Having been a part of the amateur theatre scene (as both a performer and on the rehearsal team) since I was ten, the rehearsal period for a show has come to be one of my most familiar and most treasured experiences. Any theatre people will know, the process of preparing for a show can often follow a similar process – with each stage bringing its own benefits, challenges and emotions.
1. The First Rehearsal
Auditions are over. The cast list has been released. You’ve scoured the names of your fellow cast members for anyone you recognise and Facebook stalked those you don’t. It’s time to head to the first rehearsal and meet the people who you will be spending several nights a week with for the next couple of months.
The excitement is palpable; everyone eager to show what they can do and find out everyone else’s talents as well. There are always a few people who already know each other and are relieved to have somewhere to sit immediately after arriving. A few others tend to be absent; finishing a run of another show and joining rehearsals a week or two in. You assess the other people in the room, introduce yourself, get to know a couple of people sitting around you and work on concealing your crazy – for now at least.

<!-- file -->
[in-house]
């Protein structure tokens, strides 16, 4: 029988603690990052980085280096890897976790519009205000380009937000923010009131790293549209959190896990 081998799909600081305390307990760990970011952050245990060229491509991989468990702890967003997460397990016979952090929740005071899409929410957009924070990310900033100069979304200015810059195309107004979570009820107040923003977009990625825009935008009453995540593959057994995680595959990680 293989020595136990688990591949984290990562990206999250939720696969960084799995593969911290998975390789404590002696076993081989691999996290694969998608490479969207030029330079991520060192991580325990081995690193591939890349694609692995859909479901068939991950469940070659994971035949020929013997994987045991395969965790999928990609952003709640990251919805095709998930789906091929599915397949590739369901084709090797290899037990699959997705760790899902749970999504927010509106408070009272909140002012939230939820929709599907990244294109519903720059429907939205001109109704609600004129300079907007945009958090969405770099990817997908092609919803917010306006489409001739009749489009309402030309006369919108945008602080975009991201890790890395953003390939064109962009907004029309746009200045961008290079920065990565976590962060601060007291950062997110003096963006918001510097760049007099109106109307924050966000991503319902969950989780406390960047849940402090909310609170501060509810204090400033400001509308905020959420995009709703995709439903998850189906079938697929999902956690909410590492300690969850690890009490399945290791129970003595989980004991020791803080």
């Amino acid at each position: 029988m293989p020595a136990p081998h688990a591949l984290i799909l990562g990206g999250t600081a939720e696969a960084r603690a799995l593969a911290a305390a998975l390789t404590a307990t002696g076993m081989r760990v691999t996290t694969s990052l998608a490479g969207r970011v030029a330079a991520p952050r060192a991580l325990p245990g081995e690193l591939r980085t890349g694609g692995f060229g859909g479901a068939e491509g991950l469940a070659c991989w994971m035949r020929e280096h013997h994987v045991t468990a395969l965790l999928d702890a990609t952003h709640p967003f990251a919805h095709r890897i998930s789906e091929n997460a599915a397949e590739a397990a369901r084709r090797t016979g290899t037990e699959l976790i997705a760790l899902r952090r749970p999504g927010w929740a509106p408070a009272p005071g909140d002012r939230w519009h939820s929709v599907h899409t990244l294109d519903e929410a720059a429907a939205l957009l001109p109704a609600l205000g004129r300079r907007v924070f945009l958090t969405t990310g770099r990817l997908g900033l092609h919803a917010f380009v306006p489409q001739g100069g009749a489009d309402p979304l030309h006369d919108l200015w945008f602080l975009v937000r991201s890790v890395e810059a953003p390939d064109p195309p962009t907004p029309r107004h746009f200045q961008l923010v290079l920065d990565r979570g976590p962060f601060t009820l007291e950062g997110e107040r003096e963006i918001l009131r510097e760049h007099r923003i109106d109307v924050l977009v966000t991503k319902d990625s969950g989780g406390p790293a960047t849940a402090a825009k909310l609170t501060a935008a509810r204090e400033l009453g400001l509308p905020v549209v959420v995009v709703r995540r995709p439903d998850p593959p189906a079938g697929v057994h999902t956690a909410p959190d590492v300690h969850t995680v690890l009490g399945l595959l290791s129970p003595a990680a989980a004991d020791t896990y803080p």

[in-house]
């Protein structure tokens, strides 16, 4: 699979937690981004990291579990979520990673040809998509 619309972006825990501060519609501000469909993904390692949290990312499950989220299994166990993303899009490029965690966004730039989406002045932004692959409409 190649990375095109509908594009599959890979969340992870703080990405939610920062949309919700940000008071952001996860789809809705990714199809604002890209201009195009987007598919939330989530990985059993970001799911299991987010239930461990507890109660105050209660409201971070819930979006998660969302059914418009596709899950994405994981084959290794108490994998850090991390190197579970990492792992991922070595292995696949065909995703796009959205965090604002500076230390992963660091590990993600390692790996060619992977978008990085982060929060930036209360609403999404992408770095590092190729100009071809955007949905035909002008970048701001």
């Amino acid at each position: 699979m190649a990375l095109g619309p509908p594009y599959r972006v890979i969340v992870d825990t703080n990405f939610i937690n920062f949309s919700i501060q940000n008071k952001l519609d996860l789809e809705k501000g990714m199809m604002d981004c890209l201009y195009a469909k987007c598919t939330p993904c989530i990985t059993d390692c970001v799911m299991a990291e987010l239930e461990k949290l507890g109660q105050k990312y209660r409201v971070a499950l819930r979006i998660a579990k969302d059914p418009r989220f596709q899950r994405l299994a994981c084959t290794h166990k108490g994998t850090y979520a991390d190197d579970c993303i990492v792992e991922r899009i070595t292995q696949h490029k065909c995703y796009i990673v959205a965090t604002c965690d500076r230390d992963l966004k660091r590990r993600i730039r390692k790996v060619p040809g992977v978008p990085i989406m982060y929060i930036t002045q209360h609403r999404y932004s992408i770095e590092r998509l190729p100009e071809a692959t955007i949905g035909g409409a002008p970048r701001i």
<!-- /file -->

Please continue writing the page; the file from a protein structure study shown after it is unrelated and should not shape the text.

The production team call you together, you talk about the show and how great it is going to be, you smile a lot and in many cases you play icebreaker games.
2. The Early Learning Stages
It’s the first few weeks of rehearsal and you’re still in the honeymoon period. Rehearsals are well underway and you’ve barely had any time to revise; it’s been go-go-go since you’ve started learning new songs, blocking scenes and getting a grip on your choreography. It’s exciting to see how the production team are acting on their vision for the show and you start to see glimpses of how it’s going to come together…but for the most part, you’re consumed by the need to learn ALL of the words at once.